Feeds:
Posts
Comments

Controversy!

So, ‘cancel culture’ has been monetised: just pay Toby Young’s new Free Speech Union a load of money, and then tweet about eugenics, the glories of the British Empire and the size of women’s breasts to your heart’s content, safe in the knowledge that you will not have to stand alone in the face of a howling Twitter mob demanding to know whether this is entirely appropriate.

I’m not totally convinced by some aspects of the business model here – surely the sort of person who knows in advance they’re going to be wilfully offensive, so would pay for the assurance that Spiked! will write an outraged column about people objecting to this, will already be part of this crowd? And are they actually going to ignore a good controversy and opportunity to denounce excessively woke students, just because the target hasn’t coughed up their protection money?

But it also raises the question of whether there are any further business opportunities in this area… Academics! Are you worried that your research is too obscure, nuanced or sensible to attract the sort of attention and media gigs you nevertheless feel you deserve? But you’re still unwilling to strip out the ambiguity and pull out a dog whistle? We’re here to solve your problem: for a very reasonable fee we will weaponise your findings and make them the new front in the culture wars. You retain deniability and the possibility of claiming to have been misinterpreted, if you decide not to commit fully to our truth-telling mission – and if you do, Toby Young has an offer you may not be wise to refuse…

Addendum: did briefly think about also offering the opportunity to be convincingly denounced to the Turning Point UK Inquisition, but unaccountably people seem to be taking them even less seriously than the Free Speech Avengers.

Them Too?

So you like to party with the students. Ain’t that kinda skanky?

Now, I’m not saying that watching Buffy the Vampire Slayer should be a compulsory training element for all new university teachers – but it would certainly have been better than the training I received when I started, namely none at all. This isn’t about the series’ depiction of teaching styles (copious material there, especially with regard to different Watcher philosophies) but the handling of student-teacher relationships and the negotiation of appropriate boundaries. Basic Buffy message: ick. Or worse.

Continue Reading »

What can Thucydides tell us about the current state of global politics and the likely direction of future developments? As I’m writing a book for Princeton UP called What Thucydides Knew, it does suit me very well that people keep asking this question – even if they then keep offering the same tedious answers. I struggle to see, for example, what contribution this morning’s op ed in the New York Times makes to our understanding of anything, beyond the fact that it’s a Colonel in the People’s Liberation Army trotting out boilerplate Thucydides Trap stuff about tensions in the South China Sea, rather than one of the usual suspects.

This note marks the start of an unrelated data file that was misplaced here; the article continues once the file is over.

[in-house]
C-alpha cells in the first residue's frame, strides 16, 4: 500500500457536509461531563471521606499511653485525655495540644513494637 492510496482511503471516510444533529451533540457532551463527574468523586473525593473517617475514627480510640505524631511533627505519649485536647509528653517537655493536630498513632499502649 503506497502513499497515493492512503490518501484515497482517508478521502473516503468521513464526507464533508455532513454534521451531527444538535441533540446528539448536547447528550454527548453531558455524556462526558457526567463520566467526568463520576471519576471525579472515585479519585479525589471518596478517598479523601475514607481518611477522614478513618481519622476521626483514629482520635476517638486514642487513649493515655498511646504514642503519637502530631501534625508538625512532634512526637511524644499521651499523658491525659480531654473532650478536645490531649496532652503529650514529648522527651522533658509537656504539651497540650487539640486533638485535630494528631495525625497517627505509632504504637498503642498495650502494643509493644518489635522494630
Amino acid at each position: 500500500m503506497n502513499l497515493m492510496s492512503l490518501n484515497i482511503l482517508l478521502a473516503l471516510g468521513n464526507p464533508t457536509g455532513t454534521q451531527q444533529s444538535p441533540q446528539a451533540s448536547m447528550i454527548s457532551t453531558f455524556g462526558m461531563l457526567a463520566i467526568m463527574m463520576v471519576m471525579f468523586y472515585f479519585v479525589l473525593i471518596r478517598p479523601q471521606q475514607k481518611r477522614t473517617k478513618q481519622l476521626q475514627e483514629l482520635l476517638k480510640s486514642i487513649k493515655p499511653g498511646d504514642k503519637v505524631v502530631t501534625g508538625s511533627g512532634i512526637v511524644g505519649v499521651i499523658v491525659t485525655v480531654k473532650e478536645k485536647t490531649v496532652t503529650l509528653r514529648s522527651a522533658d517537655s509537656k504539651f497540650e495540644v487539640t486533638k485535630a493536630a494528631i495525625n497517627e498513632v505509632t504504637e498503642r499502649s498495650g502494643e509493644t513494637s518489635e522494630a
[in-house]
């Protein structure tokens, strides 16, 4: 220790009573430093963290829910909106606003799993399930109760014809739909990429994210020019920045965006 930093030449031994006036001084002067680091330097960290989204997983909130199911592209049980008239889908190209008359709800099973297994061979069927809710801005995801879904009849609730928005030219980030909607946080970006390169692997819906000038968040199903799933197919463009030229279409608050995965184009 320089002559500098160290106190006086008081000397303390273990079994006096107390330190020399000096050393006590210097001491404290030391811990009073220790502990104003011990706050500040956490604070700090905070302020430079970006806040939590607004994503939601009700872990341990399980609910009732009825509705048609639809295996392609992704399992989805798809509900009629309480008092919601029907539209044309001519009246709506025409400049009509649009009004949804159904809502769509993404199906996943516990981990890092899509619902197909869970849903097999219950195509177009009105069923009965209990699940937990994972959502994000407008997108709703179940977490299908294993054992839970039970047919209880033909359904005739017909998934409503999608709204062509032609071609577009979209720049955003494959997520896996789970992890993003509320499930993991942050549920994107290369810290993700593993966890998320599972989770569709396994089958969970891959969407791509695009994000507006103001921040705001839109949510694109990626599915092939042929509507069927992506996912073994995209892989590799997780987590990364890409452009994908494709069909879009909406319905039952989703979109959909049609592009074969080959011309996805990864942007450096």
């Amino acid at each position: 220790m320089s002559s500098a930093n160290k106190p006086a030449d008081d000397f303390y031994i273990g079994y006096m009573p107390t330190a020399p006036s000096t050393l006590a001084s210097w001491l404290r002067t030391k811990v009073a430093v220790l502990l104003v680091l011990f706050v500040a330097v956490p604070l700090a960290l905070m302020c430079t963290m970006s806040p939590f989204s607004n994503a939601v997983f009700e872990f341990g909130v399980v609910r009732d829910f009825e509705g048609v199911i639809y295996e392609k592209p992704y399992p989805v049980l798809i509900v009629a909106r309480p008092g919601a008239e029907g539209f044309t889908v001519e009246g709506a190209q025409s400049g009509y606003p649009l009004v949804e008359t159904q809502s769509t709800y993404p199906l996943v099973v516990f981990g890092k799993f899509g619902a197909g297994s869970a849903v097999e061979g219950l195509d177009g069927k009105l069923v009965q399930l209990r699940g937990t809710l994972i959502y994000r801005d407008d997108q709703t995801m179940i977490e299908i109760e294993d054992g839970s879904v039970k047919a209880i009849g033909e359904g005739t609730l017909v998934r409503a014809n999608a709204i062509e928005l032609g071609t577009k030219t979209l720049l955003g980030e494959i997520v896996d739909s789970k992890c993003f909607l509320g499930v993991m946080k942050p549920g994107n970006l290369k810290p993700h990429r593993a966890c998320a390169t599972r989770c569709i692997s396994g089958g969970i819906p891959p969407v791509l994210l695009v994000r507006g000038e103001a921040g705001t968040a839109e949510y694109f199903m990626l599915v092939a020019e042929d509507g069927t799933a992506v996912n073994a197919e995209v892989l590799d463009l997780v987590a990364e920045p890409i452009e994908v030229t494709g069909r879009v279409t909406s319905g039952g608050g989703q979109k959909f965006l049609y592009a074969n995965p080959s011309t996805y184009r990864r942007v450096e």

It’s a bonus, therefore, when someone offers a new and potentially interesting take on the question, even if I disagree with a lot of it.* Continue Reading »

No Failure, No Try

“Do, or do not. There is no ‘try’.” Yoda’s philosophy really is rubbish; terrible pedagogy (as discussed here, the Sith are much better teachers) and terrible advice in general. Manifestly, his power is not infinite (there’s a great calculation of Yoda’s energy output by Randall Munroe of xkcd), so – for all his “that is why you fail” smugness – it’s clear that his approach amounts to attempting only things he already knows are within his capacity, and avoiding anything else. It’s the Force equivalent of research funding applications that define all their intended outcomes in advance, confining them to things that are definitely doable (if not already done and ready to be reported) – which is to say, the majority of research funding applications. Yes, research funding bodies are probably all run by Jedi: tradition-bound, results- rather than process-orientated, and smugly opaque and mysterious. Continue Reading »

Chasing Cars

Remarkably, the results of a search for “ancient history” on the jobs.ac.uk website currently include an advert for a Demi Chef de Parti. I cannot help but interpret this as a personal Sign. Back when I had finished my final undergraduate exams, and for various reasons was pretty sure that I’d messed things up to a degree that would preclude any hope of funding for a PhD, I had to think seriously about what I should do instead, and came to the conclusion that I would really like to be some sort of chef. Of course, I had no relevant qualifications or experience, so it was fortunate that the PhD funding did turn up after all, but it’s a salutary reminder of how rarely in my life I have had any sort of career plan. Continue Reading »

The Melian Dialogues

Do What You Must Facebook header

Attendance is free, but numbers are limited, so please register HERE. Continue Reading »

Very many years ago, when I was writing up my PhD, I was hired by an eminent ancient historian to do some preparatory work for the publication of a volume of their selected articles, including making recommendations on which of their numerous important contributions should be included. The utterly rubbish nature of my performance in this task can be deduced from the fact that said volume didn’t appear until years later, thanks to someone else’s work, with no trace at all of my efforts, and generally I try not to think about it too much because of the embarrassment. But reflecting on the experience does raise some interesting questions today. Continue Reading »